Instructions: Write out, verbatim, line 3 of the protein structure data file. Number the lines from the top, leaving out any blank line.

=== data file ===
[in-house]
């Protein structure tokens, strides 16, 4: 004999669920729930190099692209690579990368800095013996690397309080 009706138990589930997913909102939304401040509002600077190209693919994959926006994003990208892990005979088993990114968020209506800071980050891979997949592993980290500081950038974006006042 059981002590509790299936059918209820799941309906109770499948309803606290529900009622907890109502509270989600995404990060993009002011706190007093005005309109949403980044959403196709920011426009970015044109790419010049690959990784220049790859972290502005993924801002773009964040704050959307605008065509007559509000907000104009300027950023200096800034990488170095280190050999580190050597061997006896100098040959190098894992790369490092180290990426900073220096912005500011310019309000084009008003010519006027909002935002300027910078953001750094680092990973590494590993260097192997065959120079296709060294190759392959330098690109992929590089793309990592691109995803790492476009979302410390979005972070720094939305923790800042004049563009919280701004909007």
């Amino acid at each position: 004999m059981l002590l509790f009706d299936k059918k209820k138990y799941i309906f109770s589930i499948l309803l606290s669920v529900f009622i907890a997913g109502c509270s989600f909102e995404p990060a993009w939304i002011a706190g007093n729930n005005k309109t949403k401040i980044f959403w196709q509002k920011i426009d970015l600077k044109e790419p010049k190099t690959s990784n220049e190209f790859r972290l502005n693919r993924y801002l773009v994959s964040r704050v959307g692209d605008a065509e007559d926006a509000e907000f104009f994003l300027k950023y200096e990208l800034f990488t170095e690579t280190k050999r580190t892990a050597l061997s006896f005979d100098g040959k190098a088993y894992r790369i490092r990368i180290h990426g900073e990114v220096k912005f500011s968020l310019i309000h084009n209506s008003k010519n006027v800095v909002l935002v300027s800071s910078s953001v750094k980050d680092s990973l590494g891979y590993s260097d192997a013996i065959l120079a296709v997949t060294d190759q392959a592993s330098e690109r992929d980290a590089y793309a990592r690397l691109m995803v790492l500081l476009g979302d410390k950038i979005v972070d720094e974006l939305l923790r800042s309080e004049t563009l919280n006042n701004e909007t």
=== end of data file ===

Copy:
């Amino acid at each position: 004999m059981l002590l509790f009706d299936k059918k209820k138990y799941i309906f109770s589930i499948l309803l606290s669920v529900f009622i907890a997913g109502c509270s989600f909102e995404p990060a993009w939304i002011a706190g007093n729930n005005k309109t949403k401040i980044f959403w196709q509002k920011i426009d970015l600077k044109e790419p010049k190099t690959s990784n220049e190209f790859r972290l502005n693919r993924y801002l773009v994959s964040r704050v959307g692209d605008a065509e007559d926006a509000e907000f104009f994003l300027k950023y200096e990208l800034f990488t170095e690579t280190k050999r580190t892990a050597l061997s006896f005979d100098g040959k190098a088993y894992r790369i490092r990368i180290h990426g900073e990114v220096k912005f500011s968020l310019i309000h084009n209506s008003k010519n006027v800095v909002l935002v300027s800071s910078s953001v750094k980050d680092s990973l590494g891979y590993s260097d192997a013996i065959l120079a296709v997949t060294d190759q392959a592993s330098e690109r992929d980290a590089y793309a990592r690397l691109m995803v790492l500081l476009g979302d410390k950038i979005v972070d720094e974006l939305l923790r800042s309080e004049t563009l919280n006042n701004e909007t």